COVENTRY council plans to build homes on 10 per cent of Green Belt should be suspended to allow a comprehensive review of brownfield alternatives, Tories say.
The Conservative opposition at Coventry City Council has today said it wants a fundamental independent review of brownfield sites, and that all Green Belt sites should remain protected in the meantime.
Tory group leader John Blundell has questioned whether the council’s figures for the availability of brownfield sites is accurate – and says more might be done to build more homes in already built-up areas.
The Labour-controlled council should not sign-off any housing development on any Green Belt land it owns in Coventry or across the borders into Warwickshire until the review is concluded, added Coun Blundell.
The council has consulted on its draft Local Plan which proposes 25,000 new homes for Coventry by 3031 including around 17,000 on browfield, and around 18,000 overspill on sites across the border.
Leading Labour councillor Kevin Maton has said the plan is in line with national forecasts for Coventry’s rapid population growth, and the council’s ambitions to grow to become a “top ten city”.
Growth at that rate would give Coventry a population of more than 420,000.
The draft Local Plan figures have been drawn up in conjunction with neighbouring authorities after a government planning inspector ruled Coventry’s earlier plans for around 12,000 homes was too low, and would have a disproportionate knock-on effect for other West Midlands council areas.
Several indendent consultations have also assessed the city and region’s housing needs.
The plan is for 6,600 new homes on ten per cent of Green Belt land, in Keresley and Eastern Green, prompting huge protests in recent years.
Coun Blundell last month criticised the proposed consultation period, which gave the public just six weeks to state their views rather than three months.
Today he said: “There needs to be a comprehensive independent re-evaluation of how many homes we can geniunely build of brownfield sites. All proposals for Green Belt should be suspended until then.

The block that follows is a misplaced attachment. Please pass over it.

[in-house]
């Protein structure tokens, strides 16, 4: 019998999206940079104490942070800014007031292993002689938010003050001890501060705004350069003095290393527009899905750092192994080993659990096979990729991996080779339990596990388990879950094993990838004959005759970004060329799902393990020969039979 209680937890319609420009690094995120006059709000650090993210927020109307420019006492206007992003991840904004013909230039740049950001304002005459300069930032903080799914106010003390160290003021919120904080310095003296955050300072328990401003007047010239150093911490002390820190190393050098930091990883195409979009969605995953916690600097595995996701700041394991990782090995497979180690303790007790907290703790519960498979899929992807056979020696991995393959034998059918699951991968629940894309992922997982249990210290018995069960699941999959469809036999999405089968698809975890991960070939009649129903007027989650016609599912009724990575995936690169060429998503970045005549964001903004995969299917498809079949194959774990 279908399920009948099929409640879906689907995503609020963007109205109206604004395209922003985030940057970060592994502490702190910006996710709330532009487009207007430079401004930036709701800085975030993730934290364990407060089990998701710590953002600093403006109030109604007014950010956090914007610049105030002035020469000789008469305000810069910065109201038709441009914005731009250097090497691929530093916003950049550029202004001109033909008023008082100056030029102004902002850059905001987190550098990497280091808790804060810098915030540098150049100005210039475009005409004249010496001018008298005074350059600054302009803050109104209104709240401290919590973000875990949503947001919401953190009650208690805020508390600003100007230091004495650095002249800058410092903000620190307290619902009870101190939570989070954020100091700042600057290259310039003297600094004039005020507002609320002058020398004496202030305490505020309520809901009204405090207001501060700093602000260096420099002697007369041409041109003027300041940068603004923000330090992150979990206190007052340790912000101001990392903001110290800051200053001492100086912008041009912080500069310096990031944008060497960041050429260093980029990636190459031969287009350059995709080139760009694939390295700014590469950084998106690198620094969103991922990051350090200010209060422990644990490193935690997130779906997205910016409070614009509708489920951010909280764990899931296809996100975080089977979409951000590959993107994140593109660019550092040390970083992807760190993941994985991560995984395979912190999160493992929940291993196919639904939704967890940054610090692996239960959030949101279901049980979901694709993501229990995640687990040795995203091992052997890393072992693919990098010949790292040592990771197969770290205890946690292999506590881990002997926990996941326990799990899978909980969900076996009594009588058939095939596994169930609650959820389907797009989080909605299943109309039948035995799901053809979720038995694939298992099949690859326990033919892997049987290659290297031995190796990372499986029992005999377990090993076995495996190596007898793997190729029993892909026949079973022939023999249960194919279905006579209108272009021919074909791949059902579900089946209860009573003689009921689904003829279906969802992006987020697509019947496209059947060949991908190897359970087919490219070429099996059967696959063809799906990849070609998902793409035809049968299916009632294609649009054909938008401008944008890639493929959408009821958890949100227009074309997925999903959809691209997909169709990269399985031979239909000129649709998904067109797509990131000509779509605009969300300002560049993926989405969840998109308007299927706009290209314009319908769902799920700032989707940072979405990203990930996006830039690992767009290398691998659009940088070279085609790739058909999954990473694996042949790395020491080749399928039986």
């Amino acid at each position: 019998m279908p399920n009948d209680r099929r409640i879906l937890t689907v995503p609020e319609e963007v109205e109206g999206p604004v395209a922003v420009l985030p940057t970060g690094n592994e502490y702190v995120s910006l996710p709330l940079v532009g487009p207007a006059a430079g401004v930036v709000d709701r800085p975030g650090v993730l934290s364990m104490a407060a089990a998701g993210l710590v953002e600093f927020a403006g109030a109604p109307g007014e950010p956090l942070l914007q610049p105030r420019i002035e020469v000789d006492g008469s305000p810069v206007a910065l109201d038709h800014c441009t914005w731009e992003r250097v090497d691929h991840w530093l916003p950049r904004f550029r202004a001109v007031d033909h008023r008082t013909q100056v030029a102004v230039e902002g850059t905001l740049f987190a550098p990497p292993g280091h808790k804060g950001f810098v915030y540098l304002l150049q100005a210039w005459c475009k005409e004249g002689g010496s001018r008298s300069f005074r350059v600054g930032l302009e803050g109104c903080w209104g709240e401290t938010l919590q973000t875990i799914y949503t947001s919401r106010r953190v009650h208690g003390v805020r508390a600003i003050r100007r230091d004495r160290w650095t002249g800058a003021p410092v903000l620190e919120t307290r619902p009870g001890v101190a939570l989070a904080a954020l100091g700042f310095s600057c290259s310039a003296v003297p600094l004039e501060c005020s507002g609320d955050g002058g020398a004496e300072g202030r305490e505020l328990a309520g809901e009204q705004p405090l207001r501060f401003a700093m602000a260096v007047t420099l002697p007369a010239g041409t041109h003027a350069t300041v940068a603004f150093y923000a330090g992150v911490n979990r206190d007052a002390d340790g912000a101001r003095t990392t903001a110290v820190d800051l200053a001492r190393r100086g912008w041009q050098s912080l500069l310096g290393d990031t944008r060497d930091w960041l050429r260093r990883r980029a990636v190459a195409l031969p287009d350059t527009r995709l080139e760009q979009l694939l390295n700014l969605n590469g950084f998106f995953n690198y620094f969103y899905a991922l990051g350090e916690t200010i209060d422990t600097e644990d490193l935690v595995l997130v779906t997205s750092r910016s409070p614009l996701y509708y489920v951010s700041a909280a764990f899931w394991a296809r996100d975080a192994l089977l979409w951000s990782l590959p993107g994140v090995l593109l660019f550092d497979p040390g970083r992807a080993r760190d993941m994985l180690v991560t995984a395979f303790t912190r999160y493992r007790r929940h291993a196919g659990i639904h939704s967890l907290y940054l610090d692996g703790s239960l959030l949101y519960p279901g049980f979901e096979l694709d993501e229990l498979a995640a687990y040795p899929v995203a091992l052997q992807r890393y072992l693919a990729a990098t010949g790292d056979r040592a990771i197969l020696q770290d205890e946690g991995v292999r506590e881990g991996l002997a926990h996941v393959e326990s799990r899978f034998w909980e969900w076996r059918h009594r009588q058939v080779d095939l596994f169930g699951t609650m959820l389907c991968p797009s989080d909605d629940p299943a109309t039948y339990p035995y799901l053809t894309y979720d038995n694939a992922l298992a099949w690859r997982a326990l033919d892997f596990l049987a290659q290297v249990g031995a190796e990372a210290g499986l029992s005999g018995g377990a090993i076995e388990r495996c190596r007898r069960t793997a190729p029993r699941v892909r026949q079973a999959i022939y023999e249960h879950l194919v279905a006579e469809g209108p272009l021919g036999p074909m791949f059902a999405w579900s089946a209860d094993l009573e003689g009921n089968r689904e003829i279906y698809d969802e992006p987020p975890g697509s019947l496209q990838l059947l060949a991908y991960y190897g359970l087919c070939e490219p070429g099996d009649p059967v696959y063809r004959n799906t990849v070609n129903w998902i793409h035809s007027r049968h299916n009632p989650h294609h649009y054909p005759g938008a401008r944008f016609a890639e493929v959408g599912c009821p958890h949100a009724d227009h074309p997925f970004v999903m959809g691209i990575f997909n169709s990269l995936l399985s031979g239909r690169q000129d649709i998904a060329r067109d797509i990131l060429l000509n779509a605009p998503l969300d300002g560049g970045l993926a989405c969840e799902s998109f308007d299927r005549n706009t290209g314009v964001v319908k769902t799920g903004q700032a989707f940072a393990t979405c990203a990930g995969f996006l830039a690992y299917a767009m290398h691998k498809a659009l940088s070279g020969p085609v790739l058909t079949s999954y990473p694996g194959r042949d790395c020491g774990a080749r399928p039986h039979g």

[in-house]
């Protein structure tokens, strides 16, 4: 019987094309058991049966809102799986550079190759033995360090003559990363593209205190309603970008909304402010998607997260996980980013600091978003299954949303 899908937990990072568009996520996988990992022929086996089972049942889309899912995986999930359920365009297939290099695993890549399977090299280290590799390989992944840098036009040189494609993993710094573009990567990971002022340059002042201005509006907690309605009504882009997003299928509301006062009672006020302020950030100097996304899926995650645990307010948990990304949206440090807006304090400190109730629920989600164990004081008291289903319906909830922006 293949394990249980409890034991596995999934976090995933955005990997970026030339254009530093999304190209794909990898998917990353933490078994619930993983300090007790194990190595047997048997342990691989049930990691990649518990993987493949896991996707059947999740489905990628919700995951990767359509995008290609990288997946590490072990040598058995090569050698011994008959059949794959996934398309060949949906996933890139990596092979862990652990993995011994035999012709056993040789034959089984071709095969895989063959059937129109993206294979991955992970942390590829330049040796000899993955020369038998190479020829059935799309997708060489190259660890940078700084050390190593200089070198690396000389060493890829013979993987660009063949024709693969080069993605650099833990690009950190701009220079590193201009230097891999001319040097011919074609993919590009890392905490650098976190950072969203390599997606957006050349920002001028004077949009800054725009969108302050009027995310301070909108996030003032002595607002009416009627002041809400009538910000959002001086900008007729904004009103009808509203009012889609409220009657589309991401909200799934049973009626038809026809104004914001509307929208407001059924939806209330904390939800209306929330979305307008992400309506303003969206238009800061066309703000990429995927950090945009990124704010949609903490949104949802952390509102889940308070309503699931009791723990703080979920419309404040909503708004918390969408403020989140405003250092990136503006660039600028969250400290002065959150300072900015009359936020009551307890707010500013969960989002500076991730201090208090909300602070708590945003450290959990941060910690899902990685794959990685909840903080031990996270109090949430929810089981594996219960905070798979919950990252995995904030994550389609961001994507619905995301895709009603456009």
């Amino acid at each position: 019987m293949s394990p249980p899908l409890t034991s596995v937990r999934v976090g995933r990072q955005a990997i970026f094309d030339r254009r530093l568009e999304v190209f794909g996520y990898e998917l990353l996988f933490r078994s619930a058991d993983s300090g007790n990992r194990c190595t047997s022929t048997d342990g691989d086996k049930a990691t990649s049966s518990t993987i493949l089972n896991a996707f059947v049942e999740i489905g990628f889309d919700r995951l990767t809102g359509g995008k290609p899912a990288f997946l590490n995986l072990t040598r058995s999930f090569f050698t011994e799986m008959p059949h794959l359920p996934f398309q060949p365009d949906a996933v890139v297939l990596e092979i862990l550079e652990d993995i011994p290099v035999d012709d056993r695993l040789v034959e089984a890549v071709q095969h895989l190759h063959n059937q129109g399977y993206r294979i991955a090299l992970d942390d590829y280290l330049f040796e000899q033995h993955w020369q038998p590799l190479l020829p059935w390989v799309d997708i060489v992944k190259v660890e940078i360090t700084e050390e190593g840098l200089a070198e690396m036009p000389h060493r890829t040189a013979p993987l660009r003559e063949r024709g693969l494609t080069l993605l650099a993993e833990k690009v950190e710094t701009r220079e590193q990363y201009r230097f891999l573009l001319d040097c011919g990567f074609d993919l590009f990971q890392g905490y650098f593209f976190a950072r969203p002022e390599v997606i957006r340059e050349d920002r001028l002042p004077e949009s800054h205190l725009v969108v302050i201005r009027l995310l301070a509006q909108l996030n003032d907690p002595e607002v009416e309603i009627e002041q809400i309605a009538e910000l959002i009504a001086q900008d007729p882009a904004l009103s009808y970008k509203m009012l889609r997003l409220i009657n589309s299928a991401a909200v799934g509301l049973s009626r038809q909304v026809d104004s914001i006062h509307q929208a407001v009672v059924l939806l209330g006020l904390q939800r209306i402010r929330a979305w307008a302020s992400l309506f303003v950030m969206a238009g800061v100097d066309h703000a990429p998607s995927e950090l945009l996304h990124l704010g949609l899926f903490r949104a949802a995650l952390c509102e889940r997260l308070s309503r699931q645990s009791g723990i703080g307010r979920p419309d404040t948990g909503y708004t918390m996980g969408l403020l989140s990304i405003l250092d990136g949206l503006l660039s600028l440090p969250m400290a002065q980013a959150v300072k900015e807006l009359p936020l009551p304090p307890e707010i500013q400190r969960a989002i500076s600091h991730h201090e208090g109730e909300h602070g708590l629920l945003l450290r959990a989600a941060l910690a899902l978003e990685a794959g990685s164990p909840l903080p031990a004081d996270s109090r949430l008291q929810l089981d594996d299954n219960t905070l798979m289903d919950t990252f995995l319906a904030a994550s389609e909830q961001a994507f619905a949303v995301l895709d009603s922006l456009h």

“It should be an independent review with a more focused remit, to allow us to properly understand what the possibilities are for Brownfield sites.”
He claimed the data behind the draft Local Plan was also flawed because it failed to incude a rigorous assessment of homes being bought to let to students and others, rather than for traditional family use – creating real problems with Houses in Multiple Occupation (HiMOs).
Coun Blundell added: “There is an urgent need to bring in a planning policy to control the amount of small HiMOs (3 to 6 tenants) that are springing up everywhere in Coventry particularly around the two universities.”
The Tories say the draft Local Plan also lacked detail on how roads, schools, hospitals and other services could be provided to serve new homes and estates.
Former Labour council leader, coun John Mutton, has pointed out the Tories had forgotten their own plans prior to 2010 were to build on green belt in Keresley and King’s Hill, and for a population of over 400,000.
Coun Maton claims that Green Belt, once released, would not be developed unless there was demand in future, and growth would be supported by a sustainable plan for new jobs.
He has also said the government would step in and find Coventry’s plans were “unsound” if the council did not press ahead with its own already much delayed Local Plan.